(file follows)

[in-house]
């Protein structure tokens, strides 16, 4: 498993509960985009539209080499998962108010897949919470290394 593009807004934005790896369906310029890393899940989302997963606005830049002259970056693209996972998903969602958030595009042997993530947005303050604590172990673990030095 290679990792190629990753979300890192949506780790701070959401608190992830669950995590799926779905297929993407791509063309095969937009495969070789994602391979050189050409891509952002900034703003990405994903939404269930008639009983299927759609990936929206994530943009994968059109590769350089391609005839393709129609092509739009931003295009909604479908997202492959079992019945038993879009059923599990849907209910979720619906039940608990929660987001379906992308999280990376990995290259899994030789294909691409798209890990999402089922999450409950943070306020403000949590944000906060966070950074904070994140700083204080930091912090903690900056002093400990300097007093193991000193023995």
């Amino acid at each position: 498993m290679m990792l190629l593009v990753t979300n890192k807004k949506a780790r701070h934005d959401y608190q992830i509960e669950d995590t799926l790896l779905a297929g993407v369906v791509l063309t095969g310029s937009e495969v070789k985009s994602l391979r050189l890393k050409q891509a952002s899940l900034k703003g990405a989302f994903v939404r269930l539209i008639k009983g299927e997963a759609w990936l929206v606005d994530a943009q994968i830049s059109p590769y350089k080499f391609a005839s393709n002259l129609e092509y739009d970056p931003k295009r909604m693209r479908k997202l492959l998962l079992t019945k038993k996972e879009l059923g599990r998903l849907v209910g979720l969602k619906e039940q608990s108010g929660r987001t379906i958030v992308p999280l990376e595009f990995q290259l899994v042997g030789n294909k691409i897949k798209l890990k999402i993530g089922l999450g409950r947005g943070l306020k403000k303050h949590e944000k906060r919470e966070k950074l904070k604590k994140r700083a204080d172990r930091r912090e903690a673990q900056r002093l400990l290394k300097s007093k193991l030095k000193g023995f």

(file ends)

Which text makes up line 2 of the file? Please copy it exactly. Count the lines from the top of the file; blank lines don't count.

């Protein structure tokens, strides 16, 4: 498993509960985009539209080499998962108010897949919470290394 593009807004934005790896369906310029890393899940989302997963606005830049002259970056693209996972998903969602958030595009042997993530947005303050604590172990673990030095 290679990792190629990753979300890192949506780790701070959401608190992830669950995590799926779905297929993407791509063309095969937009495969070789994602391979050189050409891509952002900034703003990405994903939404269930008639009983299927759609990936929206994530943009994968059109590769350089391609005839393709129609092509739009931003295009909604479908997202492959079992019945038993879009059923599990849907209910979720619906039940608990929660987001379906992308999280990376990995290259899994030789294909691409798209890990999402089922999450409950943070306020403000949590944000906060966070950074904070994140700083204080930091912090903690900056002093400990300097007093193991000193023995």